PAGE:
Bronfman group to buy Warner Music for $2.6 billion in cash; EMI withdraws competing offer


Monday, November 24th 2003, 12:00 am
By: News On 6


LOS ANGELES (AP) _ A partnership led by former Universal Music chief Edgar Bronfman Jr. has agreed to buy Warner Music Group for $2.6 billion cash, creating one of the world's largest independent music companies.

The announcement Monday came just hours after London-based EMI Group PLC said it had withdrawn its offer to purchase Warner Music, a unit of the giant media conglomerate Time Warner Inc.

Under terms of the Bronfman group's deal, Time Warner would retain an option to buy back a minority stake in the company, which is home to such artists as Madonna, R.E.M and the Red Hot Chili Peppers.

The purchase, which also includes Time Warner's Warner/Chappell Music publishing business, would create one of the world's largest independent music companies and include some of the industry's best known music labels, including Warner Bros., Atlantic and Elektra Records.

``Warner Music Group is one of the world's greatest recorded music and music publishing companies, and we have great faith in its potential for growth as an independent company and in the long-term opportunities of this industry,'' Bronfman said. ``We have brought together a highly sophisticated and well-financed group of investors to support the business.''

Bronfman was slated take the top spot at the new company, which will retain the name Warner Music. Current chairman Roger Ames was also would be staying on, Bronfman said.

Buying Warner Music gives Bronfman another chance to build on the success he had with Universal Music, which grew into the biggest record company in the world under his watch. Bronfman sold the company, a unit of his family's longtime liquor business, Seagram Co., to Vivendi in 2000. Bronfman tried to buy back Vivendi this year, but lost out to NBC.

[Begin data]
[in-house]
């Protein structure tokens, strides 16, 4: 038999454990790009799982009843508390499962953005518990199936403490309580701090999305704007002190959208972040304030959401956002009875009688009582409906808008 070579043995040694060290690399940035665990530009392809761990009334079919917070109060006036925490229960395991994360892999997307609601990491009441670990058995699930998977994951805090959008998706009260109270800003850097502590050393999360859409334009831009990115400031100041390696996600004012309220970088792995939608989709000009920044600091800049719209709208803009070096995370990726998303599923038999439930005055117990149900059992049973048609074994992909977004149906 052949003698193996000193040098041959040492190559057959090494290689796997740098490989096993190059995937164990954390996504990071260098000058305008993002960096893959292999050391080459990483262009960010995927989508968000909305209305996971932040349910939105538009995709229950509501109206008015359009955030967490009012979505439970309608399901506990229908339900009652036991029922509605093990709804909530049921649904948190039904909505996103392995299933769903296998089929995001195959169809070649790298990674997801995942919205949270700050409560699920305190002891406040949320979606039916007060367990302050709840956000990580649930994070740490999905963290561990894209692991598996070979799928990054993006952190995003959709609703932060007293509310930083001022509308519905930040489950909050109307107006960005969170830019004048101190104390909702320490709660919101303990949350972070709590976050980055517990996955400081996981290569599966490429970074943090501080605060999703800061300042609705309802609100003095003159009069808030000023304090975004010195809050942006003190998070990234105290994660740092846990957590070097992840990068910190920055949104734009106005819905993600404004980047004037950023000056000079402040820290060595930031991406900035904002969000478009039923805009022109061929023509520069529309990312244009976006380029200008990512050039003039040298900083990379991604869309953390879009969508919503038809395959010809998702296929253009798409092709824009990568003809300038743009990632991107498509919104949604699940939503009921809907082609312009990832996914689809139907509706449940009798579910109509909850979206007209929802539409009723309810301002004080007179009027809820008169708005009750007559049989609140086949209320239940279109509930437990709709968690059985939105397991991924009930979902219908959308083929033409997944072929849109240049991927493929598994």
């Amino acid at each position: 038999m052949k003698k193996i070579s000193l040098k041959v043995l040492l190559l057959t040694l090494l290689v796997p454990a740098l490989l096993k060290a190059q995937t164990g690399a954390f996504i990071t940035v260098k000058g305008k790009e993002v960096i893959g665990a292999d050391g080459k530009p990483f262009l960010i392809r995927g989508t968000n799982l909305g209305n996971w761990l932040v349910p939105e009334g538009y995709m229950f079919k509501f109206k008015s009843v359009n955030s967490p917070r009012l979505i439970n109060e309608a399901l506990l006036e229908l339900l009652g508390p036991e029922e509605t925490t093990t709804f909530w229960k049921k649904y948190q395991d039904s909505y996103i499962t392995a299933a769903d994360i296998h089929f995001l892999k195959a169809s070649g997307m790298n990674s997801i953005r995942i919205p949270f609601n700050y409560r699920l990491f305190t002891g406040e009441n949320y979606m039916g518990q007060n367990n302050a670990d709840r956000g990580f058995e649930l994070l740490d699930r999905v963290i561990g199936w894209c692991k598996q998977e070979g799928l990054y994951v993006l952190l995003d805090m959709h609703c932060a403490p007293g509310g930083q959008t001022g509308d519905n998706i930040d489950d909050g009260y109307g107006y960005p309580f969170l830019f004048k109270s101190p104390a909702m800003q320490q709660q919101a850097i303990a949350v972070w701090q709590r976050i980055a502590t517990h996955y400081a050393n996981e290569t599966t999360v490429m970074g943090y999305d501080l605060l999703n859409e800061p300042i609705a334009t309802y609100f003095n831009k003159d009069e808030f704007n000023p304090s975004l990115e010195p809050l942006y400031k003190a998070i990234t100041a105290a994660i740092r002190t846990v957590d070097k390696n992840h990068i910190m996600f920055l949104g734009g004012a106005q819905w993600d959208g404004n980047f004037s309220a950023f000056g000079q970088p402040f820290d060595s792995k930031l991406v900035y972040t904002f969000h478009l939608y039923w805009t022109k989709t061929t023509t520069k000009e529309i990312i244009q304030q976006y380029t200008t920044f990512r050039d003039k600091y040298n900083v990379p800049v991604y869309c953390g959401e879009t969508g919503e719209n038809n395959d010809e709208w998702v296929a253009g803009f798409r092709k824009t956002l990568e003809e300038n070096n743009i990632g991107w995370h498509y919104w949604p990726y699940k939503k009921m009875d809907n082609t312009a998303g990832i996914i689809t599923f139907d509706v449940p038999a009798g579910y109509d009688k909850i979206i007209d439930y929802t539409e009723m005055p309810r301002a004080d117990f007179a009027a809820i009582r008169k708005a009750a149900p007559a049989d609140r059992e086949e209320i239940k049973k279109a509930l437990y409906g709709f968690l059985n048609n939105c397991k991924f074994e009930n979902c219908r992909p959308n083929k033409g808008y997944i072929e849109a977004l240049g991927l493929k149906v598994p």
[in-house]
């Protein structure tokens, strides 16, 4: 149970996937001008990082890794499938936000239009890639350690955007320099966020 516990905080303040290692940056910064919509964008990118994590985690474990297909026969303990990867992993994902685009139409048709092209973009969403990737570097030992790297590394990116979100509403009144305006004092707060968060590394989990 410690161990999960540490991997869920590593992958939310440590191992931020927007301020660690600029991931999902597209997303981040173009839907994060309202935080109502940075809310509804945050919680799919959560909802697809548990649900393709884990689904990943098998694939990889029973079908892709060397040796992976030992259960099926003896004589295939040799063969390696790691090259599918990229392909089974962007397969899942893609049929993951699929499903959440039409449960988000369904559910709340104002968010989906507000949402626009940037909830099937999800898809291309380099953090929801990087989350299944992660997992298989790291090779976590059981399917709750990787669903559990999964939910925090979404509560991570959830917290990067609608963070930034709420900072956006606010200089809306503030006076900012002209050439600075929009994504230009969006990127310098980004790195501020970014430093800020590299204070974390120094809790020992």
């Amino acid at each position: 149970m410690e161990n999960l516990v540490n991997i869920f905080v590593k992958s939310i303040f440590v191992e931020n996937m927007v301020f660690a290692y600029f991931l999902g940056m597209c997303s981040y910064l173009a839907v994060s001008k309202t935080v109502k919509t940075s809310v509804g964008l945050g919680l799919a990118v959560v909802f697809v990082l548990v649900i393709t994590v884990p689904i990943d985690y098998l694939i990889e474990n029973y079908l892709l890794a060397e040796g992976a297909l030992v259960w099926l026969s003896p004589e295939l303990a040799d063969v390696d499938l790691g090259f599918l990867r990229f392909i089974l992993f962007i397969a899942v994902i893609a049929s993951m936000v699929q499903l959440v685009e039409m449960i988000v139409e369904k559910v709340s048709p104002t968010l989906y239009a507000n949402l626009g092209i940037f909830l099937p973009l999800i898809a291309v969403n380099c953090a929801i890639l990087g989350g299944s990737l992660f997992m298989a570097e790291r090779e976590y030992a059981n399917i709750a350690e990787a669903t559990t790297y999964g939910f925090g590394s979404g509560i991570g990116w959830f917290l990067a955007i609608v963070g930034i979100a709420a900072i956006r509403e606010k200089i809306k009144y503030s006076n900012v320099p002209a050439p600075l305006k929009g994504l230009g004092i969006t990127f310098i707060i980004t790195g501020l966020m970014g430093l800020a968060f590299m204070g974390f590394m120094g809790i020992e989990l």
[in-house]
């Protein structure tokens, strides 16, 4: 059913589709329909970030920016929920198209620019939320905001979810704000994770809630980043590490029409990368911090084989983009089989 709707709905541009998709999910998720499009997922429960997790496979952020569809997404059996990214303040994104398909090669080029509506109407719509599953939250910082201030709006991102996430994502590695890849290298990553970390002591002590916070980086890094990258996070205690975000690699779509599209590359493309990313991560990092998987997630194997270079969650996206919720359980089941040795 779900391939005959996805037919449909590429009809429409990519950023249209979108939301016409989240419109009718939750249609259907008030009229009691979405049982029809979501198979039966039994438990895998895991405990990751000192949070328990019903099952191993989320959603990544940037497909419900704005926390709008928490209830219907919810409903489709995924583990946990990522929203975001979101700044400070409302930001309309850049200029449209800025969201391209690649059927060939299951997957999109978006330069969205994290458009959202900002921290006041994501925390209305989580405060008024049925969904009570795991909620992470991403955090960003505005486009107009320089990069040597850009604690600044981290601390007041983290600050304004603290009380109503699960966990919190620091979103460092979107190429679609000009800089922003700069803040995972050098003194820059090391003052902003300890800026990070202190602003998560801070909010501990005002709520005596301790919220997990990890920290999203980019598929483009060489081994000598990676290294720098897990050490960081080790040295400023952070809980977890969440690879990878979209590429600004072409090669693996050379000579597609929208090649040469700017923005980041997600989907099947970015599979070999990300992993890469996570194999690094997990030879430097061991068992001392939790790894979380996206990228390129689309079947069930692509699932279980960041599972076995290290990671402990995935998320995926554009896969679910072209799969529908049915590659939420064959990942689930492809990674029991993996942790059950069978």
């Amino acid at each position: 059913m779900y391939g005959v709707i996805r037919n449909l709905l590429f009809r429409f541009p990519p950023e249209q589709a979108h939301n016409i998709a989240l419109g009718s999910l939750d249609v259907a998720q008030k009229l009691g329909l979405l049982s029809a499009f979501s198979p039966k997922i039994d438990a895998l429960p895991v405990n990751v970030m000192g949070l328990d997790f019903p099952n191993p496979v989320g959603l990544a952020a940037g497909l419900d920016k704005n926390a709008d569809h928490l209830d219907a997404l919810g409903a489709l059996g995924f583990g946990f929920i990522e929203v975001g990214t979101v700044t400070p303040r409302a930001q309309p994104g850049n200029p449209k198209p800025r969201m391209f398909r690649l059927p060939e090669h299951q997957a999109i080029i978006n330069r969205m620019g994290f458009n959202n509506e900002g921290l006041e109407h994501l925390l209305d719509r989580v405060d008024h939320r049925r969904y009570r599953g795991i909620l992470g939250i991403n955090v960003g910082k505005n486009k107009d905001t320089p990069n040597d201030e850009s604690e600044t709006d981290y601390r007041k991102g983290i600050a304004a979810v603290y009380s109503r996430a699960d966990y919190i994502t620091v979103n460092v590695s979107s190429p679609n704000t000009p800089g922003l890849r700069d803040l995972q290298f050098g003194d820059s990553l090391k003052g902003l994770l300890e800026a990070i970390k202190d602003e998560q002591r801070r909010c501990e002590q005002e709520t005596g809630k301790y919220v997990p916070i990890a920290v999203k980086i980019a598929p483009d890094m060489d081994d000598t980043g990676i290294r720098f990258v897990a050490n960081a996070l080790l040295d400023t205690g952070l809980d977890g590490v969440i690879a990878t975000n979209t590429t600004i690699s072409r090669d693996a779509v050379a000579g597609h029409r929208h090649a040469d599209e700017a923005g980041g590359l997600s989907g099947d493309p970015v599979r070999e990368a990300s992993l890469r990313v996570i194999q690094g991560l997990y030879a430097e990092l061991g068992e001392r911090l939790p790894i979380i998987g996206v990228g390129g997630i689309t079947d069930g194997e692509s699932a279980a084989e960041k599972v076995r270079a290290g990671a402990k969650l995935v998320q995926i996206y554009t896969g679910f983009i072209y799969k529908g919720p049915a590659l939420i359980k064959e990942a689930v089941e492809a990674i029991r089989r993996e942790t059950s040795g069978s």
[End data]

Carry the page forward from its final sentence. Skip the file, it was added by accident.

Until the Bronfman group's offer emerged last week, it had appeared that EMI, the world's third-largest music company, was the front-runner to buy Warner Music.

``We have concluded that it is no longer possible to reach an agreement on terms which would be acceptable to both parties and in the interests of EMI's shareholders,'' Eric Nicoli, EMI chairman, said in the statement.

The company last week announced its interim profit results, revealing that its profit sank in the first half of its fiscal year.

The Bronfman purchase was expected to close within two months.

``I'm very pleased that we are putting our music company in such capable hands,'' said Time Warner Chairman and CEO Dick Parsons. ``Despite my personal fondness for the music business as well as for all of our wonderful managers and music group employees, I believe that this transaction is clearly in the best interests of our company's shareholders.''